Sunday, 30 November 2014


It was 11:17am when Grace started crying. We were in Math class, foreign functions painted over the pages. The pencil fell to the floor. The desk shook as she ran out.

“Go with her,” Miss Smith said. To me.

I found her in the bathroom, her reflection crimson in the mirror. Tear puddles dotted the floor. She looked at me and pressed her palms into her face, as if she were trying to shield the tears. She wanted to hide them, lock them away. She wouldn’t be able to. I’d tried.

“Are you hurt?” I asked. Her knees went first. She collapsed to the floor, gasped for air as if the walls were closing in on us. Her sobs echoed. I sat next to her. The auburn waves fell over her face, strands sticking to her sorrow stained cheeks. As she lifted her arm to move them away, I saw them. I saw the scars winding their way up her wrists. They were deep. Just like mine.

She looked up. “What’s wrong with me?”

A question I’d been asking myself for weeks. “How do you feel?” My words were breaths.


Tuesday, 25 November 2014

False appearances

That girl you saw earlier, the one whose smile shimmered, remember her? Her eyes were diamonds during the day. She cried that night. She sobbed until her tears hurt her cheeks, until her bones felt weaker than her heart. She never thought that would be possible. Her thighs were crimson with palm prints, she pressed until the pain felt numb, cursing the fat that only her eyes could see.

That boy you watched at lunchtime, the one with the scar on his left shoulder, remember? He told you his dog scratched him, an innocent offense. He tried to laugh it off. His eyes weren’t laughing. His dad gave him that scar. Beer breath, ash stained fingers, the knife flew through the air. The blood drops stained the carpet. His mother pretended it was red wine.

Remember the waiter who served you yesterday, the one who messed up your drink order a couple of times? His wife died a year ago. He works three jobs to be able to feed his children. After an hour or two of sleep, he leaves before the scent morning coffee lingers in the air. He never even sees his children.

You laughed when the old lady snapped at you earlier. You saw the look in her eyes and called her crazy. She put up her Christmas tree alone last year, ornaments damp from her tears. She spent Christmas morning crying that her husband hadn’t left her a present. He’d been dead for almost a decade. She’d still waited for him.

Your History teacher’s laugh used to ring through the classroom. She’d sing when she handed back essays, draw doodles on the sides of the board while you’d be working. She seemed full of life. Absolutely full of it. Until she didn’t have it anymore. It was 1:05pm on a Sunday when the neighbour heard the gunshot. Her laugh was never heard again.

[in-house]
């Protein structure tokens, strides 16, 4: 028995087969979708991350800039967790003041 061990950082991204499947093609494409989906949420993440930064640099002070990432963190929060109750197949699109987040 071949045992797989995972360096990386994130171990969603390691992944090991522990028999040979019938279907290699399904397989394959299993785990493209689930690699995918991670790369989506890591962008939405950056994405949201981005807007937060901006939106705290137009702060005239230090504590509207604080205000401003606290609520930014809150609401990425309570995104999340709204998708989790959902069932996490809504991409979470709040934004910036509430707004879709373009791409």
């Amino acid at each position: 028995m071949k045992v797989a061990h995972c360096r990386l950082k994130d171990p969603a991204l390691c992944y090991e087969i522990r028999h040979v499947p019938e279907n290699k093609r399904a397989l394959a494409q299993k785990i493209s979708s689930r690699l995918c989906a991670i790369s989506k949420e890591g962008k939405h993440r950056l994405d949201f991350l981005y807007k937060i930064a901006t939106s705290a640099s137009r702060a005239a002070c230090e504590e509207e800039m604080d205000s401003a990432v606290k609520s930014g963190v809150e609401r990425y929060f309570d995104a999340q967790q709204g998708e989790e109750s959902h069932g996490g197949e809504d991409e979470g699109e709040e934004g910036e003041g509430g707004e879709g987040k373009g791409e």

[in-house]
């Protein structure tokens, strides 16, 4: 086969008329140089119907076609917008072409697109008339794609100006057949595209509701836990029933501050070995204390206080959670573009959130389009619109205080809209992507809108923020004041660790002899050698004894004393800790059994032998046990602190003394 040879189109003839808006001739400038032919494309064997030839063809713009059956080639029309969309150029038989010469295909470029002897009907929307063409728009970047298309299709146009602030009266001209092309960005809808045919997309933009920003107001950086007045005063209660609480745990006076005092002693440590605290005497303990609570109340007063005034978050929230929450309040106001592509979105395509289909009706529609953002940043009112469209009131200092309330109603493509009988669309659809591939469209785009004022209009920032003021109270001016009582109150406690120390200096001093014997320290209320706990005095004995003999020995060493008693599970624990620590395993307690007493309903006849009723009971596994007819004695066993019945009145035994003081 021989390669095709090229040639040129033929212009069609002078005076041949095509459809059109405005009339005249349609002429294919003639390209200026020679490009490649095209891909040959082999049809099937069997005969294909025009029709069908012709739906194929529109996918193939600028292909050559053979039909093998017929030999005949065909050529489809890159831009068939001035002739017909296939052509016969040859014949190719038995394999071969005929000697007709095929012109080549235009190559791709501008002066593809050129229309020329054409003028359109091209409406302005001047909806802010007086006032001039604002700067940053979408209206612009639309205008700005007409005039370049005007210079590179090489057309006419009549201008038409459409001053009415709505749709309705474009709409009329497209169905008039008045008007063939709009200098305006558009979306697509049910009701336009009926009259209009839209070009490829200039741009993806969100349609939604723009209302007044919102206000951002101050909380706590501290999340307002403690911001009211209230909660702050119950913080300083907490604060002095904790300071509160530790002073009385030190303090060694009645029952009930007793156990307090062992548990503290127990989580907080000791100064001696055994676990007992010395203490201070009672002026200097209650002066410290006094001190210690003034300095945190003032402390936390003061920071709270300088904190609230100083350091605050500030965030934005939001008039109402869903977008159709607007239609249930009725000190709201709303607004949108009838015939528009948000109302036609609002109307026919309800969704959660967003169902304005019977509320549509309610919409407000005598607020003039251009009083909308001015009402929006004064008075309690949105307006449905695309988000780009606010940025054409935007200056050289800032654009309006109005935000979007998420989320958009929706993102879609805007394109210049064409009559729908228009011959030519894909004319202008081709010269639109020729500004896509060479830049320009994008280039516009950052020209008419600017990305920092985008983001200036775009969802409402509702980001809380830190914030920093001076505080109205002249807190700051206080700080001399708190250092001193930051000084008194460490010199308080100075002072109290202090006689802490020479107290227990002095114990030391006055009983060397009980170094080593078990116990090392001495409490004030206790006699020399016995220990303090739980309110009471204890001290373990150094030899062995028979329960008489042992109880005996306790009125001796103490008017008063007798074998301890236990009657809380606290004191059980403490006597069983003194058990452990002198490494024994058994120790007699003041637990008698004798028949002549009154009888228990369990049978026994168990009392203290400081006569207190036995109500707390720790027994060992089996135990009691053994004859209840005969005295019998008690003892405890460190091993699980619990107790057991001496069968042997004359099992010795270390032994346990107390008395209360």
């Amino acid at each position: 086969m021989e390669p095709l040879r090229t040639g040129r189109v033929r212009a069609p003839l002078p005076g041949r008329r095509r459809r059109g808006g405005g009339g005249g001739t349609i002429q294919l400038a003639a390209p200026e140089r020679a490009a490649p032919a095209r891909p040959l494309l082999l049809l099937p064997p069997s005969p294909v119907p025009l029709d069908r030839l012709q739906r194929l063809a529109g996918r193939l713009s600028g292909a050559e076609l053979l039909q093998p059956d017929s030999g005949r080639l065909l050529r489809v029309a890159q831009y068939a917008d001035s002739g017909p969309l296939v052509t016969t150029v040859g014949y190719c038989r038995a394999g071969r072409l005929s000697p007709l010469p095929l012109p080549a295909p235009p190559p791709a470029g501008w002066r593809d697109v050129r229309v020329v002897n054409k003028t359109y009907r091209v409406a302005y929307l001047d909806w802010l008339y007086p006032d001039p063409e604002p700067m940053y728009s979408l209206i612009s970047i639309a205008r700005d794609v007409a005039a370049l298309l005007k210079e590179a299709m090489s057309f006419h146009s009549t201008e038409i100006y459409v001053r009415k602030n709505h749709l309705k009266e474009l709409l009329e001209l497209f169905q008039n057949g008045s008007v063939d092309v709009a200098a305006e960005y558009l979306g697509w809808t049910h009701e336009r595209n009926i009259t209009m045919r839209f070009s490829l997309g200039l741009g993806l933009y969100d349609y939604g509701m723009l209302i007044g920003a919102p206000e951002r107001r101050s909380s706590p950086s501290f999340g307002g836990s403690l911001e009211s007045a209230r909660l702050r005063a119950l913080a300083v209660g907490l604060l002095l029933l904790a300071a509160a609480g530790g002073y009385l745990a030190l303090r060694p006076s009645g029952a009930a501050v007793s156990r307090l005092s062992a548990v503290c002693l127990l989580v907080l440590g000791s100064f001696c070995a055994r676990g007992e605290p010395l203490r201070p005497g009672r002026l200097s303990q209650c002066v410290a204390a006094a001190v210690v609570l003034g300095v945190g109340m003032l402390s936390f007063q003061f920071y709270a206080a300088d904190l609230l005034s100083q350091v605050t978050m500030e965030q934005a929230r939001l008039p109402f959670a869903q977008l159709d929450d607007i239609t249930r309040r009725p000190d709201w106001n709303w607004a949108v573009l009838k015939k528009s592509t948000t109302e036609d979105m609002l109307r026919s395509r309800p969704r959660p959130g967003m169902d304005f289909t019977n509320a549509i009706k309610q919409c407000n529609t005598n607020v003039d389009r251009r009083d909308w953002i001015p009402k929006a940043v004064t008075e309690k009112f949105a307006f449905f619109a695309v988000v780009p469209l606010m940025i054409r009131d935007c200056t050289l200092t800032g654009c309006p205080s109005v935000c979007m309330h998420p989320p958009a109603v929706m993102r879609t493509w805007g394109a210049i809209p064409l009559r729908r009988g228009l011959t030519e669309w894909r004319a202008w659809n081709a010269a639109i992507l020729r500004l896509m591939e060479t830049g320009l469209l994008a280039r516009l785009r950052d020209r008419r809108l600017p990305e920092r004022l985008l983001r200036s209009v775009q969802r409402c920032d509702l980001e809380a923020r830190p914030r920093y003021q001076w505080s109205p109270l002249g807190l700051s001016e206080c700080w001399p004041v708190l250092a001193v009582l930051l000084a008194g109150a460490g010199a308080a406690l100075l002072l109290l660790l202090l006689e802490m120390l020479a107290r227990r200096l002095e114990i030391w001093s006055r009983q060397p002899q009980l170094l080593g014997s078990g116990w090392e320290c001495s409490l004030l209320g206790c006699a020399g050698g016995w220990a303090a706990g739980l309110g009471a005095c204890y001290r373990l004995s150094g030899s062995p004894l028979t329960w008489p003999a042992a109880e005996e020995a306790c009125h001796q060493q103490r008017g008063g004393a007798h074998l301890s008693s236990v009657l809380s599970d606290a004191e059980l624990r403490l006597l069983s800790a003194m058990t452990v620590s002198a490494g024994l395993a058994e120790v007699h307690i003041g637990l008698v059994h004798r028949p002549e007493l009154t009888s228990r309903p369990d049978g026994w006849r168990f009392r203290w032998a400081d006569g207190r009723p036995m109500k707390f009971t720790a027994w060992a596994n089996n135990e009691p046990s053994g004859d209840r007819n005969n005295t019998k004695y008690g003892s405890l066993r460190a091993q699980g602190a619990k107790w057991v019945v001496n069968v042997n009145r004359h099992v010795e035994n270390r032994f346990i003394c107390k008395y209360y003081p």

Nothing is ever the way that it seems. 

Saturday, 15 November 2014

Look up

She watched the sunset through the screen of her phone. Brightened the colours with the click of a single button. The picture stayed, but she didn’t – didn’t stop to smell the looming rainclouds, taste the evening breeze. She never did.

I talked to him while he talked to someone else, thumbs dancing over the keyboard. Text tones became the background music of our one-way conversation. I told him about my parent’s divorce – he nodded. “Sounds good” he said.

He filmed his daughter’s graduation, admired her beauty through the view finder. He was fixing the zoom when she got her certificate. He missed the moment she threw her cap. Camera flashes became the crowd’s applause. Their hands were full.

She was walking, crossing the road at the time. The screen blinded her. She didn’t see the red man, didn’t catch the car. Screeches sounded, tires braking. Gasps stayed frozen in the air. She didn’t even look up. 

Thursday, 6 November 2014


I remember graduating high school. The awkward cap and flowing gown – everything I’d dreamt about, everything I’d waited for. That split second of relief washed through me, goose bumps attacked my skin. I’d done it. Now what? I moved on, went to university, constantly haunted by the idea of work. Dollar signs blurred my vision, the future overshadowing my present. I was dying for an apartment, a space in Manhattan, one of those buildings with winding fire escapes, just like the movies. Then I got it. I got the job, I got the money, I got the apartment. The bills came in and I paid them. Just like I should have. I never used the fire escape. Man proposed, divorce followed within a couple of years. That’s life. Stretch marks darkened with every month and, before I knew it, I was buying diapers and cribs and plastic toys that played the same song over and over again. The kids grew up and went their separate ways. Finally. I was dying to travel. A plane ticket and an empty bank account later, I’d made it to Australia – a seventy three year old woman with mismatched socks and hair greyer than the rocks I flung into the ocean. And only then did I begin to realise that, through it all, through all the expectations and waiting and dying for the next big thing, I’d forgotten everything in between. I’d forgotten to live.

The applause echoed. My blurred vision focused like the lens of my father’s camera. My mother cheered louder than her voice would let her. I blinked at my name printed onto the diploma, wrapped up with a red ribbon. I’d done it. And, with a single handshake, high school was over.

“So, what do you want to do now?” They asked.


For Leah Daymon